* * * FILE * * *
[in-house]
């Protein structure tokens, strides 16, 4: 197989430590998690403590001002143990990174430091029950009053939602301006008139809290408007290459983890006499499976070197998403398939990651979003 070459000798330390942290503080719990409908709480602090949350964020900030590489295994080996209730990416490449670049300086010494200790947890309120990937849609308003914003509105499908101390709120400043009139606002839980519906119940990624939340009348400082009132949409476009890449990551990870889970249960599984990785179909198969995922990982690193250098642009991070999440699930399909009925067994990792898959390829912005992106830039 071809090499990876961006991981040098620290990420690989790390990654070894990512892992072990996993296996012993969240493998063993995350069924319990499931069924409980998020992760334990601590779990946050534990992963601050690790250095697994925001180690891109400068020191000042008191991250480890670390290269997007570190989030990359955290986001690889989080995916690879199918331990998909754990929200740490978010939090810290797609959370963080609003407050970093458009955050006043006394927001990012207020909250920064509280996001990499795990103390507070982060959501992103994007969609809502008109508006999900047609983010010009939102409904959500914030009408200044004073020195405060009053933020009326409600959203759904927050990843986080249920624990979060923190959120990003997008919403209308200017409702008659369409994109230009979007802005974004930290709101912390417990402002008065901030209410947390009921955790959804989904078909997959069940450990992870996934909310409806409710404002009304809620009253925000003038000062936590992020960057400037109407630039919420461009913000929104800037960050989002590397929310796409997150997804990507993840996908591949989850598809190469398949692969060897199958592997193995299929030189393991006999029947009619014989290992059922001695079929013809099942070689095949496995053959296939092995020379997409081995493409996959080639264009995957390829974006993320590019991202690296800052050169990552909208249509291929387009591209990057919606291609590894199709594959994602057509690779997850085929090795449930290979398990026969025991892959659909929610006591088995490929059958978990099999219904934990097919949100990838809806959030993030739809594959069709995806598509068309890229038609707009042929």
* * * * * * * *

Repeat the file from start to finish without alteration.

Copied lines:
[in-house]
């Protein structure tokens, strides 16, 4: 197989430590998690403590001002143990990174430091029950009053939602301006008139809290408007290459983890006499499976070197998403398939990651979003 070459000798330390942290503080719990409908709480602090949350964020900030590489295994080996209730990416490449670049300086010494200790947890309120990937849609308003914003509105499908101390709120400043009139606002839980519906119940990624939340009348400082009132949409476009890449990551990870889970249960599984990785179909198969995922990982690193250098642009991070999440699930399909009925067994990792898959390829912005992106830039 071809090499990876961006991981040098620290990420690989790390990654070894990512892992072990996993296996012993969240493998063993995350069924319990499931069924409980998020992760334990601590779990946050534990992963601050690790250095697994925001180690891109400068020191000042008191991250480890670390290269997007570190989030990359955290986001690889989080995916690879199918331990998909754990929200740490978010939090810290797609959370963080609003407050970093458009955050006043006394927001990012207020909250920064509280996001990499795990103390507070982060959501992103994007969609809502008109508006999900047609983010010009939102409904959500914030009408200044004073020195405060009053933020009326409600959203759904927050990843986080249920624990979060923190959120990003997008919403209308200017409702008659369409994109230009979007802005974004930290709101912390417990402002008065901030209410947390009921955790959804989904078909997959069940450990992870996934909310409806409710404002009304809620009253925000003038000062936590992020960057400037109407630039919420461009913000929104800037960050989002590397929310796409997150997804990507993840996908591949989850598809190469398949692969060897199958592997193995299929030189393991006999029947009619014989290992059922001695079929013809099942070689095949496995053959296939092995020379997409081995493409996959080639264009995957390829974006993320590019991202690296800052050169990552909208249509291929387009591209990057919606291609590894199709594959994602057509690779997850085929090795449930290979398990026969025991892959659909929610006591088995490929059958978990099999219904934990097919949100990838809806959030993030739809594959069709995806598509068309890229038609707009042929």